In case of some Japanese major banks which manage these issues very well, the projects of measuring operational risk have been authorized by senior managers and the importance of data collection is shared among business line managers owing to strong initiatives of senior managers.

(2) Utilizing External Data Effectively

As for the loss data with very low frequency and high severity such as reputational risk stemming from rogue trades, external data are useful in measuring indirect losses by using Scenario Analysis. It is important to use these external data with some ranges regarding the results of risk measurement due to their limited data.

(3) Dealing with Operational Loss Data related to Credit or Market Risk

We can see, for example, loss cases in credit files where loans with guarantees turned out to incur losses because of material mistakes in agreement with guarantors. This issue is whether these losses are regarded as credit risk or operational risk.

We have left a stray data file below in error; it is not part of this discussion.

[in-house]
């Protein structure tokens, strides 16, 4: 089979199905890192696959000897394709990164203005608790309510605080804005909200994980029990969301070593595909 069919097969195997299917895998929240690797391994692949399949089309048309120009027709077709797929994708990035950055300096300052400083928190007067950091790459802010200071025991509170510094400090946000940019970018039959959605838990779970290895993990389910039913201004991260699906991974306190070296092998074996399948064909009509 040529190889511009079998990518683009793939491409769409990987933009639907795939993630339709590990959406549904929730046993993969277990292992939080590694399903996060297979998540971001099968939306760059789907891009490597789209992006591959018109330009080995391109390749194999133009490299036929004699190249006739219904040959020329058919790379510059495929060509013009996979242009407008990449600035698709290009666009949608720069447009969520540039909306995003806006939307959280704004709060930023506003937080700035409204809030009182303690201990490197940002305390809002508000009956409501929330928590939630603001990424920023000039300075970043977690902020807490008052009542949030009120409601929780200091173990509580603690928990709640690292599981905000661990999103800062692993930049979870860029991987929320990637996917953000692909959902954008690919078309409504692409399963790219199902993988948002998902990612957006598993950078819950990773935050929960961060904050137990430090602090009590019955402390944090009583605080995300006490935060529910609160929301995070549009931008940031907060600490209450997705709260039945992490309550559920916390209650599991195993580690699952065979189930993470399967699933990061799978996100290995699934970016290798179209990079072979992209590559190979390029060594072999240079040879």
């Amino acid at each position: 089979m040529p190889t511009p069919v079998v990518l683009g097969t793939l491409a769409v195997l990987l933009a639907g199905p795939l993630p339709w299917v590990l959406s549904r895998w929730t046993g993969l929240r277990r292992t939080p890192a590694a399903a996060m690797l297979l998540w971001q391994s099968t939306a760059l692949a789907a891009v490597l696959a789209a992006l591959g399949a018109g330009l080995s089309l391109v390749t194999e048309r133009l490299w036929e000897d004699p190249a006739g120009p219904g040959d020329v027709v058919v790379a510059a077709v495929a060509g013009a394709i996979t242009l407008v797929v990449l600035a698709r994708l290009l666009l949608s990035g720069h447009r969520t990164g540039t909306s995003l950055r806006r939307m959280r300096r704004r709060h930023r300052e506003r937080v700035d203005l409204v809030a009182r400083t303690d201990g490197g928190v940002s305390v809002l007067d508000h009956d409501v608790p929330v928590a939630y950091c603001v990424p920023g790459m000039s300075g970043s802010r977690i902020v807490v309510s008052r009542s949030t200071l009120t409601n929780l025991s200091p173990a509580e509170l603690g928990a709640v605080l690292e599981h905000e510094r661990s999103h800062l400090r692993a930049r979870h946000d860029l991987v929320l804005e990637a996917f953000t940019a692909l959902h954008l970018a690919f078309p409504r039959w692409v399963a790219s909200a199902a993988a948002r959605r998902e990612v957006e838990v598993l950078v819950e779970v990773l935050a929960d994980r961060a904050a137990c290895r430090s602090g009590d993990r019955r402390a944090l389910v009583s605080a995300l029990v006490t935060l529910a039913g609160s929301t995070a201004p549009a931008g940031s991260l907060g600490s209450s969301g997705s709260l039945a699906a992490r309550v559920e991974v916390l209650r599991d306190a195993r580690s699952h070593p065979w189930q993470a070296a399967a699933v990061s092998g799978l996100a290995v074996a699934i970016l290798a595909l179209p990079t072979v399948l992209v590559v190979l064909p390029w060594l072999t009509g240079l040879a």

In this case, one possible way of classification is that these losses would be regarded as losses related operational risk because these losses could have been avoided if the operations in agreement with guarantors were properly managed. These losses, which seem to be incurred in terms of credit or market risk, are regarded as operational risk when their operations are not properly managed as they should be according to internal rules or industrial operations practices. These classifications of loss data could be useful in not only enhancing robust loss database but also improving operational risk management. Another approach is that losses related to loan business are treated as credit risk regardless of their causes.

In practice, it is important to set up clear internal rules of these ways of classification and to monitor the compliance with these internal rules in order to avoid any manipulation for underestimating losses or duplication of measuring losses. In other words, these kinds of classification need to be secured in terms of exclusiveness and exhaustiveness.

(References)